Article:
Victoria’s government debt is not really a problem

Contributed by Glen Davis

In recent times, a lot has been said about the level of Government debt in Victoria. The forecast level of Government debt is $10.3B for the 2023-24 financial year, and that this will decrease in the next few years to gradually return to surplus.

There are loud voices decrying this debt. As expected, the voices of the opposition Liberal Party and their rural lackeys, the National Party have been shrill. The corporate media, especially the dominant Murdoch empire, makes a big deal of it. Victoria is being portrayed as some sort of economic basket case.

Photo from AFP: Dan Andrews’ government increased spending on important infrastructure

No surprise Murdoch and the rest of the corporate media owners have made this stance. They’d rather money constantly flow into the coffers of their big business mates, than have it spent improving our lives.

In recent years, the Andrews led ALP Government sought about undertaking major infrastructure work. The removal of level crossings, the North-East Link, the Suburban Rail Loop, the building of new woman’s health clinics at 20 hospitals, and new campuses in in the major ones are the major ones.

These are some of the ways debt gets used to improve life in Victoria. Much work is created along the way, and money spent in vital areas of benefit to all. This helps make Victoria a better place to live for not just us, but future generations.

Let’s not forget that former Victorian Liberal Premier Sir Henry Bolte used debt to oversee infrastructure schemes in his time. The Latrobe and Monash Universities, the West Gate Bridge, and Tullamarine airport. These were some examples of the same infrastructure development approach.

Henry Bolte spent big on infrastructure when Premier of Victoria

Bolte used state debt to fund works that would benefit future generations of Victorians, being aware that they as beneficiaries of this work, the community could bear some of the future costs. During Bolte’s time, debt as a percentage of the Victorian economy was as high as 58 percent of the state’s budget.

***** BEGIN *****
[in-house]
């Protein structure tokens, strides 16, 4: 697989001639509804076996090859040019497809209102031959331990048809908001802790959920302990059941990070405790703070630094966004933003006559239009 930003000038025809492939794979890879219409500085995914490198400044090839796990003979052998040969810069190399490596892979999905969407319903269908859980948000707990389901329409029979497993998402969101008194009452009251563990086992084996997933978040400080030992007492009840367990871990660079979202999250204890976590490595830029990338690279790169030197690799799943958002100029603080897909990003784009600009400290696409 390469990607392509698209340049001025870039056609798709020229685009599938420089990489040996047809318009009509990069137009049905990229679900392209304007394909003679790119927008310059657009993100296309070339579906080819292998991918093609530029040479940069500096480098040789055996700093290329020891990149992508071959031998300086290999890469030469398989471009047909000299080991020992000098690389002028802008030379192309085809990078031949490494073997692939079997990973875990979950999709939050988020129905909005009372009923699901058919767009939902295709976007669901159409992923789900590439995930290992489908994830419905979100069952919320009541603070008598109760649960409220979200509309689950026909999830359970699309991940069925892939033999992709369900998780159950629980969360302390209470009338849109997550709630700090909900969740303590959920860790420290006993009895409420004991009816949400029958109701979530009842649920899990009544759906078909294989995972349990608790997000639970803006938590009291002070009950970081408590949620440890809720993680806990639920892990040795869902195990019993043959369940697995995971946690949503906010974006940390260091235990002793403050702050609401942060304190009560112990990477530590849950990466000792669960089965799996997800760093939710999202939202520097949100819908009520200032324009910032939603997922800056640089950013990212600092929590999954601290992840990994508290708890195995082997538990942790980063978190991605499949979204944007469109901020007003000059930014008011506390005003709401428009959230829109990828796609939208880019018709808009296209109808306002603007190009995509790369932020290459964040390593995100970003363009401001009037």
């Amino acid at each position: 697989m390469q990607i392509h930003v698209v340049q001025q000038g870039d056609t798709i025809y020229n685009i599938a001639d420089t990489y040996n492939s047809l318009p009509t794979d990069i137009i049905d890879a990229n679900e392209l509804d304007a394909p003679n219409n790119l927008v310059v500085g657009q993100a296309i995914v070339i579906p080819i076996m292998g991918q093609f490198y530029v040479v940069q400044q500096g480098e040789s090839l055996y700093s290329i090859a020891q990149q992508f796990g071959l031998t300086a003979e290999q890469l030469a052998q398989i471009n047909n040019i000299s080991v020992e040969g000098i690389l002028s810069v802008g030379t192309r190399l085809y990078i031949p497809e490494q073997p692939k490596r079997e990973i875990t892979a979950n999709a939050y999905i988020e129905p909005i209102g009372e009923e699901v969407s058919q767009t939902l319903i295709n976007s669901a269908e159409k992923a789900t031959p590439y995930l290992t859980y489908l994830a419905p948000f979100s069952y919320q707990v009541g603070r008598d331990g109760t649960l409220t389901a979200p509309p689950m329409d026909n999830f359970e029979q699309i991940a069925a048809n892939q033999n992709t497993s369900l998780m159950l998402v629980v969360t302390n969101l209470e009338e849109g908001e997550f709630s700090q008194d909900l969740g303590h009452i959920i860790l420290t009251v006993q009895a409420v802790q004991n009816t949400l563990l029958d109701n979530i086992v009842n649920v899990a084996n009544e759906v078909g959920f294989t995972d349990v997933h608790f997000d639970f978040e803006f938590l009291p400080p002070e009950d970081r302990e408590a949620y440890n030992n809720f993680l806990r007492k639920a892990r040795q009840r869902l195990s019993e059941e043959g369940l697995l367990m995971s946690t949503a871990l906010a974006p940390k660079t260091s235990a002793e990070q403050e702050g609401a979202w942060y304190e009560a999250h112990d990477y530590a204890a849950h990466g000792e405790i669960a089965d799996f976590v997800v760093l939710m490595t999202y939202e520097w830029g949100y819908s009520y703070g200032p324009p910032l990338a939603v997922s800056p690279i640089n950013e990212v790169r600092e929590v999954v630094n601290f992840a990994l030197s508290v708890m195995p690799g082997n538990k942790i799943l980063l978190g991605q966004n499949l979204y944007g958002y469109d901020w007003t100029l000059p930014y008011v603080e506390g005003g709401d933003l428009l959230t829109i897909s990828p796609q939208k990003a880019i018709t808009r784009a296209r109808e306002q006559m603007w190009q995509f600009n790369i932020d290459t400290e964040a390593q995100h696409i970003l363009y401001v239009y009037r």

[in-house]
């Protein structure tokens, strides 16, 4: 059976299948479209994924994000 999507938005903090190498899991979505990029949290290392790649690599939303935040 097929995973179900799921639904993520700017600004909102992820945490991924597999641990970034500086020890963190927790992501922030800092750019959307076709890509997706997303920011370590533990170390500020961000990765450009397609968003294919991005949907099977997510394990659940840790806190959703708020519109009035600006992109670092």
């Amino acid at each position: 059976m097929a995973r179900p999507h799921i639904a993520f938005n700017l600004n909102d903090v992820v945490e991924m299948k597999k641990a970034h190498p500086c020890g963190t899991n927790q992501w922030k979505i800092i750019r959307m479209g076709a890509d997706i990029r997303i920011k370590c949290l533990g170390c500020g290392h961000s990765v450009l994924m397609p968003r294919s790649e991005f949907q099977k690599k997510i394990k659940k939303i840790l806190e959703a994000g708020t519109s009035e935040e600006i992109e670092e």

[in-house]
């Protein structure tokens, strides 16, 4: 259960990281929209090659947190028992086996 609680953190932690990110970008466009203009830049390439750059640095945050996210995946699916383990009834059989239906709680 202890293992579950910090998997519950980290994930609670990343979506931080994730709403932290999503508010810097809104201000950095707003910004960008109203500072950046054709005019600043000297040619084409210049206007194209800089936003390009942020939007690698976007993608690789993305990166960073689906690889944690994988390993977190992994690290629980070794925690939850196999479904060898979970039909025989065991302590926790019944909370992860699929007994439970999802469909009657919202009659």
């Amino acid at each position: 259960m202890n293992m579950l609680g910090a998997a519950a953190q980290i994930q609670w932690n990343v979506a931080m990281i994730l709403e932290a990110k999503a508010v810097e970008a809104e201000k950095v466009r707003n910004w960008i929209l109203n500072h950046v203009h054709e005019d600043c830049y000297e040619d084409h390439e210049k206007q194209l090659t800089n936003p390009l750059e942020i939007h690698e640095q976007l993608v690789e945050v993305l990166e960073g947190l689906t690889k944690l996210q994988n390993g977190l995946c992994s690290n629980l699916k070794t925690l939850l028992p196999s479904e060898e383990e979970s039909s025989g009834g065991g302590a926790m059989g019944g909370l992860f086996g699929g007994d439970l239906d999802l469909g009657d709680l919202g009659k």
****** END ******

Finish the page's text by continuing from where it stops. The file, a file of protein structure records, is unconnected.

Hmmm. I don’t see much of this mentioned by the state opposition, or by their cheer squad in the corporate media.

Government debt is in no way analogous to household debt. Governments can borrow money at manageable rates of interest. If the expenditure leads to raising the state’s productive capacity, the means to cover the cost will be in place and can be collected through taxes on higher earnings and other means. Infrastructure development is the best type of investment to build productive capacity.

There is also the possibility of introducing more progressive taxation system. This is the rich and mega corporations pay the extra needed to provide for the needs of the majority.

The argument that debt is always bad should be consigned to history. In any case, most of our recent governments have had no problem with crating debt through handouts to private corporations. Surely, anyone can see an inconsistency here.

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